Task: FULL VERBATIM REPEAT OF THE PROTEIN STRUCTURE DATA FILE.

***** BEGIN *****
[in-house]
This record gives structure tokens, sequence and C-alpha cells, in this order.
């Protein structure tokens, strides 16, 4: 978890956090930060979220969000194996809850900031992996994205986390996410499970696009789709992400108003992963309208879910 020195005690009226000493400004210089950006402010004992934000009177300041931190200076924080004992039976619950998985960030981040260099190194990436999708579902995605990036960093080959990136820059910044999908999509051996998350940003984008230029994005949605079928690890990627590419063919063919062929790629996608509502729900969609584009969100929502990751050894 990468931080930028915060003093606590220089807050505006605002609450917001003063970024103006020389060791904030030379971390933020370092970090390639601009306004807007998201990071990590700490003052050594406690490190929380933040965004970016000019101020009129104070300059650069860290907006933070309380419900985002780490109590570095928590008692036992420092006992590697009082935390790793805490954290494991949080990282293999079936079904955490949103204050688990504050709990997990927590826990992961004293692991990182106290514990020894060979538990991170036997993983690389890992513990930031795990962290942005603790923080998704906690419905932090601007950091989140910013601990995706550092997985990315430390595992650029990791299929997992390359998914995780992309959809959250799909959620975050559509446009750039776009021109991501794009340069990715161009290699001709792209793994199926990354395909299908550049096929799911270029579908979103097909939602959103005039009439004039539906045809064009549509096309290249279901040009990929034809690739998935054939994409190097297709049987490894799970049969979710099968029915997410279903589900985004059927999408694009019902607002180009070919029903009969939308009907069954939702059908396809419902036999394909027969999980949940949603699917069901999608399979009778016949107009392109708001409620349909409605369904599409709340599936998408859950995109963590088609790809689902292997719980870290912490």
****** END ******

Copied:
[in-house]
This record gives structure tokens, sequence and C-alpha cells, in this order.
């Protein structure tokens, strides 16, 4: 978890956090930060979220969000194996809850900031992996994205986390996410499970696009789709992400108003992963309208879910 020195005690009226000493400004210089950006402010004992934000009177300041931190200076924080004992039976619950998985960030981040260099190194990436999708579902995605990036960093080959990136820059910044999908999509051996998350940003984008230029994005949605079928690890990627590419063919063919062929790629996608509502729900969609584009969100929502990751050894 990468931080930028915060003093606590220089807050505006605002609450917001003063970024103006020389060791904030030379971390933020370092970090390639601009306004807007998201990071990590700490003052050594406690490190929380933040965004970016000019101020009129104070300059650069860290907006933070309380419900985002780490109590570095928590008692036992420092006992590697009082935390790793805490954290494991949080990282293999079936079904955490949103204050688990504050709990997990927590826990992961004293692991990182106290514990020894060979538990991170036997993983690389890992513990930031795990962290942005603790923080998704906690419905932090601007950091989140910013601990995706550092997985990315430390595992650029990791299929997992390359998914995780992309959809959250799909959620975050559509446009750039776009021109991501794009340069990715161009290699001709792209793994199926990354395909299908550049096929799911270029579908979103097909939602959103005039009439004039539906045809064009549509096309290249279901040009990929034809690739998935054939994409190097297709049987490894799970049969979710099968029915997410279903589900985004059927999408694009019902607002180009070919029903009969939308009907069954939702059908396809419902036999394909027969999980949940949603699917069901999608399979009778016949107009392109708001409620349909409605369904599409709340599936998408859950995109963590088609790809689902292997719980870290912490």